Geoffrey Kingscote

The Father of New Zealand Squash

Geoffrey Kingscote is often termed the father of New Zealand squash.

He helped organise and then won the first New Zealand championship, in Christchurch, in 1932.

Though he was nearly 44, Kingscote used the squash skills he’d learned while growing up in England to outclass the field. Kingscote had attended Eton College and improved his squash when he joined the prestigious Bath club in London.

Few in Christchurch had seen the range of drop shots and boasts that were part of the Kingscote repertoire.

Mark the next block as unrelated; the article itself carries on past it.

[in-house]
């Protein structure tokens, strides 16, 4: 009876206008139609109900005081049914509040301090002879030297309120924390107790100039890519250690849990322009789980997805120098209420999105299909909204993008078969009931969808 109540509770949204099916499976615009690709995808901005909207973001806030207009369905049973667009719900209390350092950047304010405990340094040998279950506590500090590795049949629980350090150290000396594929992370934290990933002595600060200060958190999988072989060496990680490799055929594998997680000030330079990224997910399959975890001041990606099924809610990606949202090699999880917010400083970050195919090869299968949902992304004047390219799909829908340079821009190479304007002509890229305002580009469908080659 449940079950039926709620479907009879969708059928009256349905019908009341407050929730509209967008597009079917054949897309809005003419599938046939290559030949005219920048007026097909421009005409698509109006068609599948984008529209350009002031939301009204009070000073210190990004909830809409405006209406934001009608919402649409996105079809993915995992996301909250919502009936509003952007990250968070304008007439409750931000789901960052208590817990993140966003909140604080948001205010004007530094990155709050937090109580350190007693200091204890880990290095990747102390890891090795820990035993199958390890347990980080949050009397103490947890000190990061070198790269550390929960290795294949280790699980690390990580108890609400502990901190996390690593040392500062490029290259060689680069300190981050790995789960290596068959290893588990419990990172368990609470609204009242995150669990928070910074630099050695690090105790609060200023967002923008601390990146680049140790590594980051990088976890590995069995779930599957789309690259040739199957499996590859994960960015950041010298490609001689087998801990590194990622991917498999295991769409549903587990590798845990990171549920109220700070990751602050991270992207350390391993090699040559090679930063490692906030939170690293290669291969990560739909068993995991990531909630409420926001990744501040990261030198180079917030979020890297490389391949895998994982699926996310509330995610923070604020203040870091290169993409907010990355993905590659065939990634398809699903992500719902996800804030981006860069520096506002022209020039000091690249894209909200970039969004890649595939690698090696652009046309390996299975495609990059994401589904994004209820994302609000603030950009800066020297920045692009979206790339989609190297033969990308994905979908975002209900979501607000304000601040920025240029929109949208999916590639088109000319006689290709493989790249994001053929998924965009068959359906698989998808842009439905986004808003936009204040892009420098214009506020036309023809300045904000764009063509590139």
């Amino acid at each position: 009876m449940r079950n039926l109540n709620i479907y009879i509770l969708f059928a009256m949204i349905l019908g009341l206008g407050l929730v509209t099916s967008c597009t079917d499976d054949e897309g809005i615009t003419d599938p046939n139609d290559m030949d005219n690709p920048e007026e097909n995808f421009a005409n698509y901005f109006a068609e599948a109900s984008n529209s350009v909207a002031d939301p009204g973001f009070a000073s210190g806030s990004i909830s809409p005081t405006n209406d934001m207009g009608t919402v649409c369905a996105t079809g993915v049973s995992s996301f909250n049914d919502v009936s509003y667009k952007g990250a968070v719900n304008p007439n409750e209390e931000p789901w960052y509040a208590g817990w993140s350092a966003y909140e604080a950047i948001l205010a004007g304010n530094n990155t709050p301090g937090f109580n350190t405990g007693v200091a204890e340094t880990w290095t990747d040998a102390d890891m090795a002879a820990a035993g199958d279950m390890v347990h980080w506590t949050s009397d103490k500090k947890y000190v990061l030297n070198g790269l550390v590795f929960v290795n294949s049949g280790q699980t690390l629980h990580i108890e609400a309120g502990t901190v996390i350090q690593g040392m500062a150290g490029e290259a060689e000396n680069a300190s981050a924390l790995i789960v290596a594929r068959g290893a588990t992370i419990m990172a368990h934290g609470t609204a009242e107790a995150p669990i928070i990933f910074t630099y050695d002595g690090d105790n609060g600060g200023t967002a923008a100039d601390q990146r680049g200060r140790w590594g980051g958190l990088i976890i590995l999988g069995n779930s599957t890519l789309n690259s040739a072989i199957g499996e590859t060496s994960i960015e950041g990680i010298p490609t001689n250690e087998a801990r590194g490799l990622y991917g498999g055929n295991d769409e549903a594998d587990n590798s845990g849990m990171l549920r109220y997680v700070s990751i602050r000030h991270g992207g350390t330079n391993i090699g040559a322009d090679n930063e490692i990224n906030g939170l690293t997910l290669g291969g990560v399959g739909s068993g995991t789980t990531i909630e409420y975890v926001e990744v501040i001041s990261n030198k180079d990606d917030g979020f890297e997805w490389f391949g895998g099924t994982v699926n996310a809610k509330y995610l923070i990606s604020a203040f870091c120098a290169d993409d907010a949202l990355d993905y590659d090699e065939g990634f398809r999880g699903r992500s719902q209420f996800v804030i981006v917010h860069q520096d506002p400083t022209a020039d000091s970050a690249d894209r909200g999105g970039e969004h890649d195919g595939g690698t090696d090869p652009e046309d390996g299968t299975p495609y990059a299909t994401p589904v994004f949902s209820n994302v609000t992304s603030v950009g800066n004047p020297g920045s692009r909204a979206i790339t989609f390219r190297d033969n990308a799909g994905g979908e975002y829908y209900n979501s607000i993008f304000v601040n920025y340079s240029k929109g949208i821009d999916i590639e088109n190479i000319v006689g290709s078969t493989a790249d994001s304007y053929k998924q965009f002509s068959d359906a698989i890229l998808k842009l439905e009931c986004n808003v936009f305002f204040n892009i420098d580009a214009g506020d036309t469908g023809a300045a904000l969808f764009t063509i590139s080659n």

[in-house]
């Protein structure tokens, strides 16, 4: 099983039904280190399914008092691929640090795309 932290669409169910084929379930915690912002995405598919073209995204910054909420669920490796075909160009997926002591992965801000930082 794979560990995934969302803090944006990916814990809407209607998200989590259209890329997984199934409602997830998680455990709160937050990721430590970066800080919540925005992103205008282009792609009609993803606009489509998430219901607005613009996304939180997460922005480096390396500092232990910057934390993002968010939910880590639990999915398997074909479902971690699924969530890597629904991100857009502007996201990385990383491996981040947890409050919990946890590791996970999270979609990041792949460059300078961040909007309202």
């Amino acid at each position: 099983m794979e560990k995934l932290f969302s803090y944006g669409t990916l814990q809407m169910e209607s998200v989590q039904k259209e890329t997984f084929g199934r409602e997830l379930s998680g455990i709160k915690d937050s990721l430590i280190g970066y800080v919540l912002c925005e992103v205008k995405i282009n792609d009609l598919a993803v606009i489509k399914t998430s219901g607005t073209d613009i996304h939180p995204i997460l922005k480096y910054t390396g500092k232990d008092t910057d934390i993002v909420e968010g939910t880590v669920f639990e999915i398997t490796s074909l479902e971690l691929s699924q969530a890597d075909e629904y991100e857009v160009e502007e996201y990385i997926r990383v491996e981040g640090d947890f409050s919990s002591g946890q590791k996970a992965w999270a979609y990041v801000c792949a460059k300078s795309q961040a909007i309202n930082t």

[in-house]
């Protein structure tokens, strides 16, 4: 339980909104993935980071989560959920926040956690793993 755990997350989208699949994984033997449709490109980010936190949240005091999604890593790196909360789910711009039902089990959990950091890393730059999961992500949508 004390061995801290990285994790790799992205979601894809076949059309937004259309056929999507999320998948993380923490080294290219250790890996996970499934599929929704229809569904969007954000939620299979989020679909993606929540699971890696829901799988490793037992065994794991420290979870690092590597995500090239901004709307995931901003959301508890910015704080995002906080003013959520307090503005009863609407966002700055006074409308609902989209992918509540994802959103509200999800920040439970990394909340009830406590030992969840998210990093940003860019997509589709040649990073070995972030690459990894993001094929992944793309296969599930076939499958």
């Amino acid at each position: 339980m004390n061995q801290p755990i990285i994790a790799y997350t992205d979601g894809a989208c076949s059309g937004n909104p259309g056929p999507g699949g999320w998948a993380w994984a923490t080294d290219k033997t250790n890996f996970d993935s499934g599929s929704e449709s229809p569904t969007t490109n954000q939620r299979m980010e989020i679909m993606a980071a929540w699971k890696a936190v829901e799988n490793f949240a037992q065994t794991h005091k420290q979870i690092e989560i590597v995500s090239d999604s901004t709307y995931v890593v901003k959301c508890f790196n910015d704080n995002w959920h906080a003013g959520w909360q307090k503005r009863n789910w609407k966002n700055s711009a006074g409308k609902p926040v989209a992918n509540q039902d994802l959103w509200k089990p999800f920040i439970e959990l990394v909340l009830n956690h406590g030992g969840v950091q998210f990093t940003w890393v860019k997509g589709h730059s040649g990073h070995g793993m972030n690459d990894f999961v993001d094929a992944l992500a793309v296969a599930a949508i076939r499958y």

After serving with distinction in World War I, he returned to New Zealand and became a leading accountant.

He was in the vanguard of a group of good Canterbury squash players in the 1920s.

Kingscote was elected president of the New Zealand Squash Rackets Association when it was formed in 1932 and remained in that role until his health deteriorated in 1947.

He continued to play in national championships with some success until nearly 50 and spearheaded an attempt in the 1930s to set up Christchurch’s first public club.

His leadership was largely instrumental in squash resuming after World War II.

He became the first life member of the New Zealand association in 1947 and died in 1949, aged 60.

New Zealand Squash Hall of Fame
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